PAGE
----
By Sunder Katwala
“I’VE placed our rangoli outside No 11, the mithai is set to be delivered and the family Zoom is booked in. I know things will feel a bit different, and it’s hard not to be able to see family, but we will get through this together. Happy Diwali,” tweeted chancellor Rishi Sunak.
Diwali greetings from politicians are nothing new. Boris Johnson, Sir Keir Starmer and Nicola Sturgeon continued this modern political tradition this year. Indeed, Sunak was still in primary school when Margaret Thatcher first attended a Diwali event in 1986.
Yet, seeing the first Hindu chancellor putting out the lights had a further symbolism for many. Sunak’s actions helped the government to demonstrate that it can empathise with disruption for minority faith festivals, not only fret about the impact on Christmas.
His rise also symbolises how ethnic and faith diversity are shifting from being a novelty in British politics to the norm, with Sunak the second British Asian chancellor in a row. That sense of a ‘new normal’ can, however, be unevenly applied. That the Muslim faith of Sadiq Khan and family heritage of Sajid Javid is referenced more often than Sunak’s reflects more public anxiety, and broader casual prejudice too, towards Muslims than Hindus.
Many in Westminster do now believe that Sunak is as likely as not to move into 10 Downing Street, perhaps before the next general election. Hence the publication of the first Sunak biography Going for Broke last week, though the 40-year-old has only been chancellor for nine months. The book’s author, Lord Ashcroft, told a virtual launch event that the most striking thing about the rapid rise of Sunak is that he appeared to have made no enemies.
That rarest of political qualities may be even more valued after last week’s Downing Street convulsions saw the prime minister’s chief advisers depart abruptly. The irony is that Sunak owes his position as chancellor to Dominic Cummings’ most brutal Downing Street power play – though he was a non-combatant in the battle to push Javid from office. Yet Sunak could also now prove to be a significant beneficiary in the shift in tone heralded by Cummings’ departure, personified by Allegra Stratton, Sunak’s media adviser, becoming a more emollient public voice of Johnson’s government.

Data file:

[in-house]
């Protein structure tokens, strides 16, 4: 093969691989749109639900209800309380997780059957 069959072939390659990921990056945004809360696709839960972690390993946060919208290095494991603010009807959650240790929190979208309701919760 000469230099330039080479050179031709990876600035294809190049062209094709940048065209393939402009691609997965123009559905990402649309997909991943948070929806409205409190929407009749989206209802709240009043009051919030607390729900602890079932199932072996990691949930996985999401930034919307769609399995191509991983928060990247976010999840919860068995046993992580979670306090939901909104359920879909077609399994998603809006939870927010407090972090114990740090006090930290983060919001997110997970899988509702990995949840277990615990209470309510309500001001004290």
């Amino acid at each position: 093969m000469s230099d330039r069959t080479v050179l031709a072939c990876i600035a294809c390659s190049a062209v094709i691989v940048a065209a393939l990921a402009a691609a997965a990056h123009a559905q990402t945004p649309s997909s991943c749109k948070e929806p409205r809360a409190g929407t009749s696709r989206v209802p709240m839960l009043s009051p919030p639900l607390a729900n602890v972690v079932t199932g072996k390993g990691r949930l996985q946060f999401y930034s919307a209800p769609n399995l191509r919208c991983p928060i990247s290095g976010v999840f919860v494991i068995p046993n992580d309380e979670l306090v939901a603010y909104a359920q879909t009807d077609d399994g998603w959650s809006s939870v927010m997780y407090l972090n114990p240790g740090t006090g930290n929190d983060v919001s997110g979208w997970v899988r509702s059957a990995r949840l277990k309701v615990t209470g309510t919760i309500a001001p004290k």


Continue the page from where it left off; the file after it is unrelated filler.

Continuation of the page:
Sunak is a committed Leaver, but no “culture warrior”. His first major political intervention, when seeking a parliamentary seat, was a Policy Exchange report setting out the existential challenge for the Conservatives amid Britain’s growing ethnic diversity. He was an early optimist too about the Tory opportunity with the ‘Red wall’ seats in the north. So, he may be sceptical of those framing a zero-sum choice, where any agenda on climate change or a broader appeal to ethnic minority voters is cast as a ‘woke’ metropolitanism incompatible with an appeal to northern grit. A “levelling up” agenda would seek to bridge different groups from whom the party wants to get a hearing.
How we commemorate our history could also polarise much less if the focus was not on what to remove but who to recognise. Sunak’s decision that the Royal Mint should feature ethnic minority Britons on coins for the first time has potential – if the public can now be engaged in deciding which inspiring stories should be featured.
The idea that ethnic voices at the top table would automatically swing ethnic minority votes was always too simplistic. Theresa May did better with male than female voters in 2017, while the 68-year-old Jeremy Corbyn appealed more to the young than the old. A new YouGov poll of ethnic minority voters does show Sunak could have a bridging appeal. The Tories have a favourable image with a quarter of voters, but they are viewed negatively by almost two-thirds of ethnic minority voters.
For Labour, the picture is reversed. Yet while Johnson (-37) and home secretary Priti Patel (-43) had approval ratings in line with the party, Sunak’s positive net score (+22) was much closer to that of Labour leader Sir Keir (+29), even as he tops polls of Tory members and activists. That reflects the broad consensus in support of Sunak’s major economic decisions – especially the furlough scheme – though tougher decisions lie ahead next year.
The New Statesman’s political editor Stephen Bush argued recently that Britain’s first non-white prime minister is most likely to be a Tory. The precedents of Benjamin Disraeli and Thatcher combine with several potential black and Asian candidates across different ideological strands. It is clear that neither Sunak’s ethnicity nor faith will present any barrier to his becoming the next prime minister.
Indeed, were he not of British Indian heritage, Sunak’s journey from Winchester College through Oxford, Stanford and the City to parliament might have been less likely to help differentiate him from the pack. But the wheel of political fortune has yet to determine whether Sunak’s rise will take him to the very top